There is a pall over Southern Ontario. Leafs? Losers of five straight and eight of nine. Buffalo Bills? Winless. And the Toronto Raptors? Sputtering along pretty much as expected, having lost their fifth straight to Golden State to drop to 1-6 on the season.
For basketball fans however, this is a good thing. Hockey fans - and Leafs GM Brian Burke - may come to realize this too late.
The Raptors are desperate need of a terrible season and a top-three draft pick; it's that simple. Bryan Colangelo, for obvious reasons, is loath to acknowledge that this season is a write-off - not the kind of message you want to deliver to your fans or your locker room - but if he's at all serious about pulling the Raptors out of the NBA muck he'll let this disaster run its course.
Can he resist the urge to try and fix it (whether he can or not, is another issue); to try and put some guaze on a wound that needs surgery and bed rest?
We'll see. Two years ago the Raptors were a team on the skids. After Sam Mitchell was fired, replaced by Jay Triano, the club was limping along with a comfy spot in the draft lottery looming.
But Colangelo couldn't let well-enough alone then. He traded Jermaine O'Neal to the Miami Heat for Shawn Marion who eventually turned into Hedo Turkoglu (and the Miami Heat used the salary coming off their books in the form of O'Neal's expiring deal to sign Chris Bosh this past summer).
He was rewarded - if you want to call it that - when the Raptors won nine of their last 13 games.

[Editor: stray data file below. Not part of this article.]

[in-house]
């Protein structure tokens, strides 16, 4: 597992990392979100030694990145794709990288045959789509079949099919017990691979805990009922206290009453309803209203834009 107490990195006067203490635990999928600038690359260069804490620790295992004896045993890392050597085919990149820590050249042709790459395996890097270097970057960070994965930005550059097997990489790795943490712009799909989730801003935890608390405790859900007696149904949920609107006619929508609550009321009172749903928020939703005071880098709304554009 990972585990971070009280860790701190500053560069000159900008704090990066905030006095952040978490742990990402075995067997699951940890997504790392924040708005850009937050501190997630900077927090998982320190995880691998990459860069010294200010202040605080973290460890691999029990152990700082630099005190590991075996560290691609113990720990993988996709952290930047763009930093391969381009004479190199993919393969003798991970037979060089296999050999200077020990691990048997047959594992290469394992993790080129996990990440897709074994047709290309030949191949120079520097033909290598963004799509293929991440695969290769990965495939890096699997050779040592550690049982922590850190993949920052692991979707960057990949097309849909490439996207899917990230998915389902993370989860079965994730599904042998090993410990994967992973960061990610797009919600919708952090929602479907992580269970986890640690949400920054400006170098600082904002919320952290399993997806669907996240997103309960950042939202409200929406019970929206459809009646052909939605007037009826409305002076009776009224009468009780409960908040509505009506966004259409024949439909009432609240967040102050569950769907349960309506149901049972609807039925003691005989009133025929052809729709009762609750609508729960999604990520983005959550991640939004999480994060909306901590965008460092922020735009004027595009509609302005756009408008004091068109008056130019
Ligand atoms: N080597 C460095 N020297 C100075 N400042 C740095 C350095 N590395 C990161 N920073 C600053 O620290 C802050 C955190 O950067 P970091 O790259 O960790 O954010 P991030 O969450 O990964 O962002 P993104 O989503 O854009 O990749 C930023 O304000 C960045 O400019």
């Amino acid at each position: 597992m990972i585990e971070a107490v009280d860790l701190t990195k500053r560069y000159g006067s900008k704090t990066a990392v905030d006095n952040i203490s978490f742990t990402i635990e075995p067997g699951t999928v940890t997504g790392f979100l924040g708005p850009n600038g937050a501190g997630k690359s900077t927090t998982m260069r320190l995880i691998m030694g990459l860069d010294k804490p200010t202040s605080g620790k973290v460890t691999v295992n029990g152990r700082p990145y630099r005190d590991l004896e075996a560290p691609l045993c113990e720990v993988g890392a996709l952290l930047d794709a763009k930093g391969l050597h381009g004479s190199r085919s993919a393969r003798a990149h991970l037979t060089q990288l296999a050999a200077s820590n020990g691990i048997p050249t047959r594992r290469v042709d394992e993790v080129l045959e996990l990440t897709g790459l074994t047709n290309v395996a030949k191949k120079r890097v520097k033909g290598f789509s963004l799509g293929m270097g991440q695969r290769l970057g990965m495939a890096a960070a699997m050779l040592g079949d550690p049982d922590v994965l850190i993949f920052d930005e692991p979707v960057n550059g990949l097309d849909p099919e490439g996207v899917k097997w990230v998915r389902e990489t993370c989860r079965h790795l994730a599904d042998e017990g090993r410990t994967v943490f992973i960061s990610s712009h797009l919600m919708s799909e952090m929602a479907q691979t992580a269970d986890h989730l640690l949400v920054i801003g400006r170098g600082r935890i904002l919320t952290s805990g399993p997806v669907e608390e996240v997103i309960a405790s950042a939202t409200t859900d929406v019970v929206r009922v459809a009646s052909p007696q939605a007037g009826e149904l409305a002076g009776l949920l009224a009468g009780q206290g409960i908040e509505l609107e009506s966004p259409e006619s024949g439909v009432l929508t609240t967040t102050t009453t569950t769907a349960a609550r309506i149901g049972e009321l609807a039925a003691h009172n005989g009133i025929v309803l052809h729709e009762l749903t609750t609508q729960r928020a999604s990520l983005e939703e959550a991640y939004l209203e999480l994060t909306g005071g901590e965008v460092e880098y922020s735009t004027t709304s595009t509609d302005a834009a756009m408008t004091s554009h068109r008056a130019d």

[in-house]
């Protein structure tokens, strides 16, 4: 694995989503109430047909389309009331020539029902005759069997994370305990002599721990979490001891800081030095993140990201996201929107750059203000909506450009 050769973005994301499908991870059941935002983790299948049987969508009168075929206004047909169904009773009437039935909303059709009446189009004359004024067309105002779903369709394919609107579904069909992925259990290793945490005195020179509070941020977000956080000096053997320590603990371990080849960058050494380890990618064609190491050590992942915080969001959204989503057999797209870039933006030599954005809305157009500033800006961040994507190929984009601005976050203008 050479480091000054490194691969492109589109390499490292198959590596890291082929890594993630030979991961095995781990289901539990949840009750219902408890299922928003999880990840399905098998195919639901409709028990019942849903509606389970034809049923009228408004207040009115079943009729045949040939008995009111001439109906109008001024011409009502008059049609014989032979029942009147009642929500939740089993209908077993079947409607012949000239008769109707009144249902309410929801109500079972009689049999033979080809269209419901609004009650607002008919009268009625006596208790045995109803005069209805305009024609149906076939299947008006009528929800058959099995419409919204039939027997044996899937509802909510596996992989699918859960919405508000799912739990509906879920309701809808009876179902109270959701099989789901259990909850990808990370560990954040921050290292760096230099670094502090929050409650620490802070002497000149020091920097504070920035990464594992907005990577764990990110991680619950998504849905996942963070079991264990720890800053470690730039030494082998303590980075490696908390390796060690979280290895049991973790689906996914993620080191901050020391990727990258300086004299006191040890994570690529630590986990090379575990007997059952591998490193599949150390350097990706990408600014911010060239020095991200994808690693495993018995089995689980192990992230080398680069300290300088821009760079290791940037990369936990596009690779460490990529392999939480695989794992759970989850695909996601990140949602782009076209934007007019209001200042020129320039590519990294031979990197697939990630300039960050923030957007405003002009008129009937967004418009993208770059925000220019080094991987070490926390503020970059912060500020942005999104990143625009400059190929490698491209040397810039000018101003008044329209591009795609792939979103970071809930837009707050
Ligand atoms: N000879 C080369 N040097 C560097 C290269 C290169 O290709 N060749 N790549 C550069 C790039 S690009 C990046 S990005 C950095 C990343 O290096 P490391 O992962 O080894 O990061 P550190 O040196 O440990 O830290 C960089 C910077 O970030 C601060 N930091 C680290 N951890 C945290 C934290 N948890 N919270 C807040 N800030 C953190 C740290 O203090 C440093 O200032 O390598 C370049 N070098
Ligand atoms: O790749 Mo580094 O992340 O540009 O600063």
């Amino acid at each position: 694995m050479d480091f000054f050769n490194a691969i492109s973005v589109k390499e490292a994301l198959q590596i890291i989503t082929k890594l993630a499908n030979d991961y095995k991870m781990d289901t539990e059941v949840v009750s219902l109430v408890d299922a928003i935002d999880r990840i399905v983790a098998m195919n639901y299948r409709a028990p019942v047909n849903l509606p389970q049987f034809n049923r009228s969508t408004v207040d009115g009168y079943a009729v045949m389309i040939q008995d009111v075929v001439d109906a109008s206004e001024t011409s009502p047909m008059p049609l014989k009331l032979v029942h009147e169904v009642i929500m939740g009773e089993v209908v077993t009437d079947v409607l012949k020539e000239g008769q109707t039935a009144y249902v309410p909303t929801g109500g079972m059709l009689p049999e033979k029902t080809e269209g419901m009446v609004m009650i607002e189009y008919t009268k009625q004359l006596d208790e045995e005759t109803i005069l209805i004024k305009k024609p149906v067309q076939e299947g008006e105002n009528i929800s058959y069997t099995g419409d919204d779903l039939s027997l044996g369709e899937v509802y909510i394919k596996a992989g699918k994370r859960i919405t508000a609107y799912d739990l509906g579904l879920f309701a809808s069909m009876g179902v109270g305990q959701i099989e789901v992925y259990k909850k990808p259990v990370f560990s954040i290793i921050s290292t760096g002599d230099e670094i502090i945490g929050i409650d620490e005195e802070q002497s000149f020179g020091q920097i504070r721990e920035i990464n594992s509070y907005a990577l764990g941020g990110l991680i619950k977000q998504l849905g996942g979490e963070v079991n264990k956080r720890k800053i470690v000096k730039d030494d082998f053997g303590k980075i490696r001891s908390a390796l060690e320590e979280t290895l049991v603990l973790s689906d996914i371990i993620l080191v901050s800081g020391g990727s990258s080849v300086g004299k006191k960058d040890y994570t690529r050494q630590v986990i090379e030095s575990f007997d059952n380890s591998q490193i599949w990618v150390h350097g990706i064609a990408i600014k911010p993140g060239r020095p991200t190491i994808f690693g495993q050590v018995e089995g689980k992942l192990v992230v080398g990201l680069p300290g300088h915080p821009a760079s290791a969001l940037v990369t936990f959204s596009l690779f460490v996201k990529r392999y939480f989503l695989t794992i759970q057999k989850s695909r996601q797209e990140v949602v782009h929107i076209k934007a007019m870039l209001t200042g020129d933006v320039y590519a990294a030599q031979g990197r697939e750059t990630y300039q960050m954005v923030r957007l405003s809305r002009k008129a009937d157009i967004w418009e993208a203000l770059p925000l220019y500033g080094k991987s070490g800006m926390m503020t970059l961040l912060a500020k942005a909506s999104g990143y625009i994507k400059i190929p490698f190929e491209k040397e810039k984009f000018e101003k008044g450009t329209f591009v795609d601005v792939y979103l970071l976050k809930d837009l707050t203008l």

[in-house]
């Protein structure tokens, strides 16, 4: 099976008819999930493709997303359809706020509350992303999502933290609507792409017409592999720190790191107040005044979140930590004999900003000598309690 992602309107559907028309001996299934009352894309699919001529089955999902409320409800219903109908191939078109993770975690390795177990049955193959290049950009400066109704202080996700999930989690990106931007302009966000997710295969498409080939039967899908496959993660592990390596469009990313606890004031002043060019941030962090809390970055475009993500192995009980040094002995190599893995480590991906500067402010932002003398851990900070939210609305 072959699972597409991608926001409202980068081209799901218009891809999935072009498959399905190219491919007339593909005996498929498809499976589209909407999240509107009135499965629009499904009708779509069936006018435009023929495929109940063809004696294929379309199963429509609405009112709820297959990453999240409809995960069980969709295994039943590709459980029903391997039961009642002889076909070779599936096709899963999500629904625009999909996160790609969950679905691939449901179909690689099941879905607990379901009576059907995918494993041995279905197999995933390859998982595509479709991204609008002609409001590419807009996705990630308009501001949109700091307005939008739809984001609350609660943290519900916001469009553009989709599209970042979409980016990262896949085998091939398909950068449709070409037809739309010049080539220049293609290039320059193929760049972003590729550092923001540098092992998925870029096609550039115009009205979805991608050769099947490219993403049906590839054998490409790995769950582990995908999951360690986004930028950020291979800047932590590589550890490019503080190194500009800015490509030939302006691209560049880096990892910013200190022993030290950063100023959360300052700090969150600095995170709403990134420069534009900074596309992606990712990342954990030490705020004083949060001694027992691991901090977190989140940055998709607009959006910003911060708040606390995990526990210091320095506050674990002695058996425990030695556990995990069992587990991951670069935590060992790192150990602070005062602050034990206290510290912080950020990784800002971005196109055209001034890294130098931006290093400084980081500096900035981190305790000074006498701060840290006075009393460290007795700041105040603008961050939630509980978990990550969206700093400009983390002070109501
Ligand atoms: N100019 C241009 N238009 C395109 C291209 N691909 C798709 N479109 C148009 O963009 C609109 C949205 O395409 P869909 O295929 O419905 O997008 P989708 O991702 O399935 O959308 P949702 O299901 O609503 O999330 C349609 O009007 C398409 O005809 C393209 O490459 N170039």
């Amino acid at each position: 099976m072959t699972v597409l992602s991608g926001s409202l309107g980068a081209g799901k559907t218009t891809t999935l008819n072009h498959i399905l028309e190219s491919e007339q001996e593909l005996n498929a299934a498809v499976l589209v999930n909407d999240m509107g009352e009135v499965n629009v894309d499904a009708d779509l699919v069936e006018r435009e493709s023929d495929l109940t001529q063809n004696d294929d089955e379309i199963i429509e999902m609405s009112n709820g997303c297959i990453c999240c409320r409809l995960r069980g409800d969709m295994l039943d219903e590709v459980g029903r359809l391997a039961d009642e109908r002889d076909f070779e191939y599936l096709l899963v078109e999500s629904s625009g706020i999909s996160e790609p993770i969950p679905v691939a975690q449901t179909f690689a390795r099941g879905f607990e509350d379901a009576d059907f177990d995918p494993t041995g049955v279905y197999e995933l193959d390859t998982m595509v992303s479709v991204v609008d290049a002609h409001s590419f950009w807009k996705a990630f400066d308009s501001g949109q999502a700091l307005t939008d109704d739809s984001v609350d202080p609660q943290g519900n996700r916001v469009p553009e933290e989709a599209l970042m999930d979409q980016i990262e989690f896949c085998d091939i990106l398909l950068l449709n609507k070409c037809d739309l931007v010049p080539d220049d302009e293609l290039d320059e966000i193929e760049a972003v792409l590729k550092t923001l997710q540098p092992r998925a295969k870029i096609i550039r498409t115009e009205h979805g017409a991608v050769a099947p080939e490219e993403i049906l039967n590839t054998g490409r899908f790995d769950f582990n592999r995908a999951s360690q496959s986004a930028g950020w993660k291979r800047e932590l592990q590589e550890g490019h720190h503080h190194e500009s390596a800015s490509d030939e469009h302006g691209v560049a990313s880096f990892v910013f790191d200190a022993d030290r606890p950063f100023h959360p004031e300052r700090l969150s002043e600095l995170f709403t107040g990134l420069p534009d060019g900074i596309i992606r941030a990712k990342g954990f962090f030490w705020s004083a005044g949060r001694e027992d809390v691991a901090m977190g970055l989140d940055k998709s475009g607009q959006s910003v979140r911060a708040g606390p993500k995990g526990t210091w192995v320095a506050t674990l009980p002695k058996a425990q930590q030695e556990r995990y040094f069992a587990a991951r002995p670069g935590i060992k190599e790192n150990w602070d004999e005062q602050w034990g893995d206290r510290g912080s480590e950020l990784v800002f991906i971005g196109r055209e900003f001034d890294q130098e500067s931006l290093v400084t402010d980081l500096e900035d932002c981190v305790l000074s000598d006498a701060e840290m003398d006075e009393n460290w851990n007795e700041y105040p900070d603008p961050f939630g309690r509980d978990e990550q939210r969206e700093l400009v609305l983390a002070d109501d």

"We're not that far away," was the theme of that post-season press conference.
I always think about that because that little winning streak got Colangelo so excited that he re-signed Jay Triano as head coach, traded for Turkoglu and signed Jarrett Jack.
But most important? That spurt cost Toronto at least two positions in the draft lottery.
A 4-9 finish would have seen Toronto likely (providing the ping-pong balls fell correctly) picking seventh.
What difference would that have made? Steph Curry was drafted seventh that year, while the Raptors drafted DeMar DeRozan ninth.
Curry was runner-up for rookie-of-the-year last season. And he torched the Raptors for 34 points last night. Golden State is one of the fun, young teams in the league right now. Curry is averaging 21 points and seven assists on 50 per cent shooting so far this season. DeRozan is putting up average numbers on the worst team in the NBA.
Curry's His Dad used to play in Toronto. He learned how to shoot on the ACC practice floor. He likes it here and his girlfriend is from Markham, Ont.
No offense to DeRozan, but in the NBA you are who you draft. Here's hoping the Raptors have learned that lesson.